CASE LAW - Eller v British Columbia (Ministry of Transportation and Infrastructure)
William Eller represented the Aspen Road Community's interests in this action against the Ministry of Transportation and Infrastructure's (MOTI) proposed changes to the Malahat Highway intersection serving their area. The action was taken because the residents felt that the MOTI failed to incorporate their concerns into the improvement project. An injunction was requested to prevent the changes being made until the safest design for the affected area was determined in full consultation with the residents.
Mr. Justice Grauer examined the project, notice and consultation with the residents and what the law allows the court to consider in these circumstances. He decided that what the Mr. Eller seeks is really a review of the Minister’s substantive conclusion about the design safety of the project, a review which I am not equipped to make, and for which the Judicial Review Procedure Act does not provide.
In summing up, the Justice stated:
I find that the decision challenged by the petitioner did not involve the exercise of a statutory power of decision subject to court review pursuant to the Judicial Review Procedure Act.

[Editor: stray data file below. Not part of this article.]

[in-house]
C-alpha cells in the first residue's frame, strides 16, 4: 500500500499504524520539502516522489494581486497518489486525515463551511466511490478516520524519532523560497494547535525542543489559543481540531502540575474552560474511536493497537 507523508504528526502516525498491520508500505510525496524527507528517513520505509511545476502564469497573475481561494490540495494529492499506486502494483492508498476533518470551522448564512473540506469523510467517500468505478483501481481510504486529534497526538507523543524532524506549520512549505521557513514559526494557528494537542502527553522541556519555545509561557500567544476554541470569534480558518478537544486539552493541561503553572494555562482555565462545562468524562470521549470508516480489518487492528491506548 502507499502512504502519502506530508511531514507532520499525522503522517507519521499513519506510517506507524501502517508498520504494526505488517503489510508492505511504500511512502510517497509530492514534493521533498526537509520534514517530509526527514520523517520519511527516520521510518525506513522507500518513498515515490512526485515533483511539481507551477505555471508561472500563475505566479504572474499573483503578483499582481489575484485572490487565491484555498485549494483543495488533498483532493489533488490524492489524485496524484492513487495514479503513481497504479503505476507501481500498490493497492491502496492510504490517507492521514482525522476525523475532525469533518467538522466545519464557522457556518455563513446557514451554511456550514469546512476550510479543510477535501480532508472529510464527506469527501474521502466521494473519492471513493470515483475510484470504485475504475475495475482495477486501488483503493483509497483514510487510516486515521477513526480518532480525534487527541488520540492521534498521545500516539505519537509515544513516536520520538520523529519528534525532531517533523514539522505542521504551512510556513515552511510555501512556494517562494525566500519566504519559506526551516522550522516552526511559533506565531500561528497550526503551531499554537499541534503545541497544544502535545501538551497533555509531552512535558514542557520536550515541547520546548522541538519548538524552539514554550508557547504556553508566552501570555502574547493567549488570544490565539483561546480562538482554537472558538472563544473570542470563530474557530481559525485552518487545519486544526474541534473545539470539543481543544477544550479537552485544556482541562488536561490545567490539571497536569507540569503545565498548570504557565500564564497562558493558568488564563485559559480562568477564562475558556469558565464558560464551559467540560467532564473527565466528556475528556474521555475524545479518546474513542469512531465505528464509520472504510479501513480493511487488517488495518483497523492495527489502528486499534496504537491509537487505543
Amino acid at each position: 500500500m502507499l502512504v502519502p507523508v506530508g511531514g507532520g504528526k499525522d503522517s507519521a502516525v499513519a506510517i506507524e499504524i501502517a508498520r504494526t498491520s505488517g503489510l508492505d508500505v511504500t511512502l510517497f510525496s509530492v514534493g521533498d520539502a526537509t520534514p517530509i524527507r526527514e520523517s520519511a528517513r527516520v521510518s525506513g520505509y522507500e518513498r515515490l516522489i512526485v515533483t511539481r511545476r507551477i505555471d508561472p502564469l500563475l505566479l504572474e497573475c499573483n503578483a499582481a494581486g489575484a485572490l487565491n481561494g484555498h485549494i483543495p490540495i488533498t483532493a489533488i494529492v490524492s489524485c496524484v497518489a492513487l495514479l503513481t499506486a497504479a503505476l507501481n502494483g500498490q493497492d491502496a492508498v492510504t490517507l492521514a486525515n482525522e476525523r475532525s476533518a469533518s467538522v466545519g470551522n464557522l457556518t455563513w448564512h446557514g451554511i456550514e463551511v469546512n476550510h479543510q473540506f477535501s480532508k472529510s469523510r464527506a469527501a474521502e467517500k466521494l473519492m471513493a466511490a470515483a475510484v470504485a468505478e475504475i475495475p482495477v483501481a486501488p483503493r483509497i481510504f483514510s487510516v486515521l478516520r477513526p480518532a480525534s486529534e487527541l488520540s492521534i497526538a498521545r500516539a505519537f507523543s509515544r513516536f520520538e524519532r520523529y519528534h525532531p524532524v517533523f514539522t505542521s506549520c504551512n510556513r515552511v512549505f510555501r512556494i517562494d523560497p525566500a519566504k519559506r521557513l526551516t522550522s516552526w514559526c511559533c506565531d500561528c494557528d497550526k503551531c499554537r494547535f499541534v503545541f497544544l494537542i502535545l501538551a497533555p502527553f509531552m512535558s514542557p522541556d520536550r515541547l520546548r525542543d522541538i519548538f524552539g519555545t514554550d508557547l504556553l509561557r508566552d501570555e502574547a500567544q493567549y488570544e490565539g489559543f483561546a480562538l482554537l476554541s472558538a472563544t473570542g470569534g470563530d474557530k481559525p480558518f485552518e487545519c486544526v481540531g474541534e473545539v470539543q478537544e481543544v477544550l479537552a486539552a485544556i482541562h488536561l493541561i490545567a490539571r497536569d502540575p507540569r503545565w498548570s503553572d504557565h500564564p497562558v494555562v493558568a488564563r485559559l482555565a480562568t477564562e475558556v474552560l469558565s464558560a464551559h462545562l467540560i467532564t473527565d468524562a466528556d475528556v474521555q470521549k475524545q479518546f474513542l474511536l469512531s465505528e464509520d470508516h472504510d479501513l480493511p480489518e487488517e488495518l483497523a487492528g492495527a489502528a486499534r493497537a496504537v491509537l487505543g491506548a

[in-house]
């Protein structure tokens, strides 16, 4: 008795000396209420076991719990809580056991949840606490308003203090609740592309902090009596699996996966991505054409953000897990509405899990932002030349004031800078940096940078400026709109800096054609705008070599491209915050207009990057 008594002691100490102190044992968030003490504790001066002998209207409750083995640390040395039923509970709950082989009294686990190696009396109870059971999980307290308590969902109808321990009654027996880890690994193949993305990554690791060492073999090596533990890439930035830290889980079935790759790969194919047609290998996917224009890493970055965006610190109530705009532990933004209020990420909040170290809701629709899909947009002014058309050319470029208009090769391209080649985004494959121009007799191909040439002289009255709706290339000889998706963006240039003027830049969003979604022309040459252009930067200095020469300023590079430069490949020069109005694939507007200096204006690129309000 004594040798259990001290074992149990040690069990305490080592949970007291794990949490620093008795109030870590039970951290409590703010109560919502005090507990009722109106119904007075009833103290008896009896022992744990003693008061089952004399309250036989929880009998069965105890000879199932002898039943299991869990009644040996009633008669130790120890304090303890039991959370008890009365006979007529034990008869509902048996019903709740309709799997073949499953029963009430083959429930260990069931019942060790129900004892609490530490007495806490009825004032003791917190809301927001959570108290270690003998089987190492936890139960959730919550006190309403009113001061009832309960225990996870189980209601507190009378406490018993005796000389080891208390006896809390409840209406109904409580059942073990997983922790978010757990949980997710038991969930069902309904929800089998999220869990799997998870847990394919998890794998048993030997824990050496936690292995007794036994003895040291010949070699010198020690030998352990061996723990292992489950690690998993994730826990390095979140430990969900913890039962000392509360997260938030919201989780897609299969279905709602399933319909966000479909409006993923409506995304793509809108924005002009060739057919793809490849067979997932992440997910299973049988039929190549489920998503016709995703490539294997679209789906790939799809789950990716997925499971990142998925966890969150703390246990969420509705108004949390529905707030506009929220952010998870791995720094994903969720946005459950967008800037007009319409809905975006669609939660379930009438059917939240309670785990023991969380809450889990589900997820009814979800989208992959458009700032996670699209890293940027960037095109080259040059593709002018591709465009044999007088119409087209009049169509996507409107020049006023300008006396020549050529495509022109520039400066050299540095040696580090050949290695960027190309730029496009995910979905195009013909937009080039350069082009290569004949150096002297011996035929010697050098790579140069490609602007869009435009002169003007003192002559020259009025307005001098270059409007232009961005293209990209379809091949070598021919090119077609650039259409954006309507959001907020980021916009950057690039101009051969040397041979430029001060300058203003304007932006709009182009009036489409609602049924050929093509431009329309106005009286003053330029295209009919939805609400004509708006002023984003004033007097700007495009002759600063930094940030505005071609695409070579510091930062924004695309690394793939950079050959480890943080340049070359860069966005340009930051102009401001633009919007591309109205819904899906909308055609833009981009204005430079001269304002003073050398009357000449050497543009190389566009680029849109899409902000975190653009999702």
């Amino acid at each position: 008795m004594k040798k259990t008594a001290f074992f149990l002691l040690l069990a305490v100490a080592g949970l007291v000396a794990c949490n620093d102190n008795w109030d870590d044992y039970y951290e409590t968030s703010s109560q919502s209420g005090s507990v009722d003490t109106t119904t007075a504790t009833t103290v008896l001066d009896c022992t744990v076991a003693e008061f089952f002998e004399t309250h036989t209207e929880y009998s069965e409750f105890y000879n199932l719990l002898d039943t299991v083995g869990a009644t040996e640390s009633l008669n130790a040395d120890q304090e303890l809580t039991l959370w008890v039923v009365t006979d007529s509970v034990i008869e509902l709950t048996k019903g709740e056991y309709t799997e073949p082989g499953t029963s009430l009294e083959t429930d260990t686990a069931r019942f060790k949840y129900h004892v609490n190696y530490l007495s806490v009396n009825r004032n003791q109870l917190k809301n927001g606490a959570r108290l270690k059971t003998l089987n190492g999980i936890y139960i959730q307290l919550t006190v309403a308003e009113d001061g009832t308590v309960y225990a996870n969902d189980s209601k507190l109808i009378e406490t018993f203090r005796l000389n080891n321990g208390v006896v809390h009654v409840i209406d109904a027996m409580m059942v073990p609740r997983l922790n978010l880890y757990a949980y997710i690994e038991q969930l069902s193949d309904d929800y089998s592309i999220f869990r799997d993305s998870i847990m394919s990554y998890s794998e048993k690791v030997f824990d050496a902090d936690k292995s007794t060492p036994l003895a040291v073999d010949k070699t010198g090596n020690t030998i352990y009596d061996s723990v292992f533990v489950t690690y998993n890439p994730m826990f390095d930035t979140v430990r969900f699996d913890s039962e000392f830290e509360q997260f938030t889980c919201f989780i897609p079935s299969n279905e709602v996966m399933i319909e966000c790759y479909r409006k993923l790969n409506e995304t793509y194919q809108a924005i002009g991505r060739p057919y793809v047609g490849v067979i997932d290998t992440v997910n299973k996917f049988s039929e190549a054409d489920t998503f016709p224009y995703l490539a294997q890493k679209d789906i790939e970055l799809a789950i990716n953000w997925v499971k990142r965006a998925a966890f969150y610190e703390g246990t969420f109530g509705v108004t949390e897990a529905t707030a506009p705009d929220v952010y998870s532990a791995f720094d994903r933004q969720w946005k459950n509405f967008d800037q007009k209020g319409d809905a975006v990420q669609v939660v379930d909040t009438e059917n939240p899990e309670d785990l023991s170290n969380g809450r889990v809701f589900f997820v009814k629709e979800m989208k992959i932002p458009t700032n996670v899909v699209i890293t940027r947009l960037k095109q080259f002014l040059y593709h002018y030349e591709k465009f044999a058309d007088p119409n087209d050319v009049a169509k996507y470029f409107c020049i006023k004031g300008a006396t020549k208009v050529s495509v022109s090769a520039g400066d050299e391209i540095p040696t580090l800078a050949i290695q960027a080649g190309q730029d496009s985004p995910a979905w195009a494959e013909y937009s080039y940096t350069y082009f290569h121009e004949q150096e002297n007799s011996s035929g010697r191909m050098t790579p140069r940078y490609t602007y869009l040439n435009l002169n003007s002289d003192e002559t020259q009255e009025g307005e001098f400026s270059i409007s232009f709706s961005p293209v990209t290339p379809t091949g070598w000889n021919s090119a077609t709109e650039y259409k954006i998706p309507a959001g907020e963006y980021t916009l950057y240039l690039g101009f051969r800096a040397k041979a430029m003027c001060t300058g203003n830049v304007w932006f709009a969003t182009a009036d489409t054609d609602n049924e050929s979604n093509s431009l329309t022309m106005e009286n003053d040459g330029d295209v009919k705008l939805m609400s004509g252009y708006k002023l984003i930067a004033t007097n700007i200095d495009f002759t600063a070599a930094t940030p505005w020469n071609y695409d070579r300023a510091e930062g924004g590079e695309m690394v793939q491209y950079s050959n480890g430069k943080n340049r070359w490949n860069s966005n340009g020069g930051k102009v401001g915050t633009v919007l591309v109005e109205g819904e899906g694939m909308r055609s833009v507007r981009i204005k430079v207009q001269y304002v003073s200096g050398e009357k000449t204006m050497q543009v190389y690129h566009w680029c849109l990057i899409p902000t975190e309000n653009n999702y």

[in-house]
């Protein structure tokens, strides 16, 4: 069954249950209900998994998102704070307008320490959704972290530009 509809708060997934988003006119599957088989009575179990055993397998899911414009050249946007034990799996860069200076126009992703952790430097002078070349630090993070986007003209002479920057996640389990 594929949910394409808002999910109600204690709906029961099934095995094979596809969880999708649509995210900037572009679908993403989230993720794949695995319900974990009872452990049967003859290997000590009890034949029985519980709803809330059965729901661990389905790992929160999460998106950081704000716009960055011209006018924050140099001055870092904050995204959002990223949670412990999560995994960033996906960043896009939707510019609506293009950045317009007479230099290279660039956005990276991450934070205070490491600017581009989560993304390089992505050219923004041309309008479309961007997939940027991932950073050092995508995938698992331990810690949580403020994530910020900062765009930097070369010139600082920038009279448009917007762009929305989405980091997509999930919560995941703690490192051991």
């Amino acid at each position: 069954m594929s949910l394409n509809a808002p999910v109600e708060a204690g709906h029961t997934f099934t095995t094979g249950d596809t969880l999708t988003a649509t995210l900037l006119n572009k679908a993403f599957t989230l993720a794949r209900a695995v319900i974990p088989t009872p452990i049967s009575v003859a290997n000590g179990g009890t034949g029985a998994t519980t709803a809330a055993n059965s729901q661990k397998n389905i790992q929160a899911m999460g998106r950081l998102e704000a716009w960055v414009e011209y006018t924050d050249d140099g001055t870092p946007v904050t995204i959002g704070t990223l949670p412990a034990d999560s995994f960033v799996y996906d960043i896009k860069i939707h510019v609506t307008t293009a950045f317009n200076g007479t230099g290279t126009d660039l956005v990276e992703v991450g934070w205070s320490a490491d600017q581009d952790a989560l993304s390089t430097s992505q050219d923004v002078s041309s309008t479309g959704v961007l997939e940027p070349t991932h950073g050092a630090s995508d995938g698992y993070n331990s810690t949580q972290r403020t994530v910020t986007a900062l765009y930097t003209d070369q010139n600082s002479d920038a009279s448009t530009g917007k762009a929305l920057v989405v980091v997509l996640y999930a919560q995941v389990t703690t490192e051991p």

But if I am wrong on that, so that this should be viewed as a proper challenge to a statutory power of decision, then assuming without deciding that the interests of the petitioner and the Aspen Road community were sufficient to trigger a duty of fairness, I find that that duty was met. They were given an opportunity to communicate their concerns fully and the Ministry responded to those concerns in a detailed way. Any obligation on the part of the Ministry of procedural fairness was fulfilled. That did not produce a result satisfactory to the petitioner, but it is the fairness of the process that is at issue here, not the substantive quality of the result. Ultimately, the proper design of highways is the business of the Ministry of Transportation, not of this court.
The current configuration of the intersection: